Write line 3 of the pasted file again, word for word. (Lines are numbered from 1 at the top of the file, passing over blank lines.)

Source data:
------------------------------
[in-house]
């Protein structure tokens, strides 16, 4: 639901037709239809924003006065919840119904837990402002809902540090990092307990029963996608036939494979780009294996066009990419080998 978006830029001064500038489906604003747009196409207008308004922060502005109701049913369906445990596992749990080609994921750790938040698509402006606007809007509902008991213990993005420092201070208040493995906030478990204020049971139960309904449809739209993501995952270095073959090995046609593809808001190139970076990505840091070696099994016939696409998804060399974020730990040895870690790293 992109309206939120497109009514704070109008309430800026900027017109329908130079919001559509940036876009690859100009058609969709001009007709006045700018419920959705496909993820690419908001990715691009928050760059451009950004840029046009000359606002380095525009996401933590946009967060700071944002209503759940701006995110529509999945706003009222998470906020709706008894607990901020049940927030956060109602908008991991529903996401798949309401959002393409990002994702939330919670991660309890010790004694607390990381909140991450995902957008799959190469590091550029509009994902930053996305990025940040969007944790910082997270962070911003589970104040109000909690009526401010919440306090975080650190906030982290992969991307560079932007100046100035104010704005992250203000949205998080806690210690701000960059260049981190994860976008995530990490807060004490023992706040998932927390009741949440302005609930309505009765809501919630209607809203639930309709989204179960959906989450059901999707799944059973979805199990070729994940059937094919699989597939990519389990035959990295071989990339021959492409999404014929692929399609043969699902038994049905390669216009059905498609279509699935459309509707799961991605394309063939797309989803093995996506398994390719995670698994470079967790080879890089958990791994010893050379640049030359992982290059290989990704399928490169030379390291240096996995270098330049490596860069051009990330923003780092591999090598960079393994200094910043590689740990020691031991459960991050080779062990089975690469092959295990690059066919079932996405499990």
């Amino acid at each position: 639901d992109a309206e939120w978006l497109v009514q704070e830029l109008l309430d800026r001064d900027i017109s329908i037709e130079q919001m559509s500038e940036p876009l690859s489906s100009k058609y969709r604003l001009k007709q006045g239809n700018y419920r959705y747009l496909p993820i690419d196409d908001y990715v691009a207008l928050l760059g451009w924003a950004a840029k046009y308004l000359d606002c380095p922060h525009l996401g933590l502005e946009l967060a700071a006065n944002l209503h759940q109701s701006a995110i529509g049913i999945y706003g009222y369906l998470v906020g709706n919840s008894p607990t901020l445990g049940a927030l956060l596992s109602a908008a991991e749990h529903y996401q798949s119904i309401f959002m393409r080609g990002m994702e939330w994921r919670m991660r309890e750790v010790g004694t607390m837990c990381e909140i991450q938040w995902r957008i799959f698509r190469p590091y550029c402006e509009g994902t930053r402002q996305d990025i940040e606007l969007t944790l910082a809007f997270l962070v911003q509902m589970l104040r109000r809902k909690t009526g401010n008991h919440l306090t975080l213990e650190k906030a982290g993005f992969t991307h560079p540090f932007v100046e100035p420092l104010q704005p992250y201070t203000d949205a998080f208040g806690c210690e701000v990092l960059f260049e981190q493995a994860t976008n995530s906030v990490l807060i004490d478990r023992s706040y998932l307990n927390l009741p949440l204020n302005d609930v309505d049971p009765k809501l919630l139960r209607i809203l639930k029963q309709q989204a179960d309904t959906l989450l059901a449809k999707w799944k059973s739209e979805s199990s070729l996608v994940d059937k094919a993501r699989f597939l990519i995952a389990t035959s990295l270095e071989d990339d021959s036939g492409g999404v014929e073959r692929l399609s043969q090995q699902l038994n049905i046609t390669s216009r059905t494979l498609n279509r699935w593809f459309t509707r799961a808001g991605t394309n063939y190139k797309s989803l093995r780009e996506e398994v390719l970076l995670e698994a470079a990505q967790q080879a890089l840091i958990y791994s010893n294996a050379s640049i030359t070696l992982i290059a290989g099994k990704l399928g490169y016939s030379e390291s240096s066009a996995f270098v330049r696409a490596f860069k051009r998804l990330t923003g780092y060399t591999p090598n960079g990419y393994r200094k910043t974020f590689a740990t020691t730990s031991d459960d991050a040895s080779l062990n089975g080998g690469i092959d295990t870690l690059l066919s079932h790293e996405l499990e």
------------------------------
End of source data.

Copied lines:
């Amino acid at each position: 639901d992109a309206e939120w978006l497109v009514q704070e830029l109008l309430d800026r001064d900027i017109s329908i037709e130079q919001m559509s500038e940036p876009l690859s489906s100009k058609y969709r604003l001009k007709q006045g239809n700018y419920r959705y747009l496909p993820i690419d196409d908001y990715v691009a207008l928050l760059g451009w924003a950004a840029k046009y308004l000359d606002c380095p922060h525009l996401g933590l502005e946009l967060a700071a006065n944002l209503h759940q109701s701006a995110i529509g049913i999945y706003g009222y369906l998470v906020g709706n919840s008894p607990t901020l445990g049940a927030l956060l596992s109602a908008a991991e749990h529903y996401q798949s119904i309401f959002m393409r080609g990002m994702e939330w994921r919670m991660r309890e750790v010790g004694t607390m837990c990381e909140i991450q938040w995902r957008i799959f698509r190469p590091y550029c402006e509009g994902t930053r402002q996305d990025i940040e606007l969007t944790l910082a809007f997270l962070v911003q509902m589970l104040r109000r809902k909690t009526g401010n008991h919440l306090t975080l213990e650190k906030a982290g993005f992969t991307h560079p540090f932007v100046e100035p420092l104010q704005p992250y201070t203000d949205a998080f208040g806690c210690e701000v990092l960059f260049e981190q493995a994860t976008n995530s906030v990490l807060i004490d478990r023992s706040y998932l307990n927390l009741p949440l204020n302005d609930v309505d049971p009765k809501l919630l139960r209607i809203l639930k029963q309709q989204a179960d309904t959906l989450l059901a449809k999707w799944k059973s739209e979805s199990s070729l996608v994940d059937k094919a993501r699989f597939l990519i995952a389990t035959s990295l270095e071989d990339d021959s036939g492409g999404v014929e073959r692929l399609s043969q090995q699902l038994n049905i046609t390669s216009r059905t494979l498609n279509r699935w593809f459309t509707r799961a808001g991605t394309n063939y190139k797309s989803l093995r780009e996506e398994v390719l970076l995670e698994a470079a990505q967790q080879a890089l840091i958990y791994s010893n294996a050379s640049i030359t070696l992982i290059a290989g099994k990704l399928g490169y016939s030379e390291s240096s066009a996995f270098v330049r696409a490596f860069k051009r998804l990330t923003g780092y060399t591999p090598n960079g990419y393994r200094k910043t974020f590689a740990t020691t730990s031991d459960d991050a040895s080779l062990n089975g080998g690469i092959d295990t870690l690059l066919s079932h790293e996405l499990e």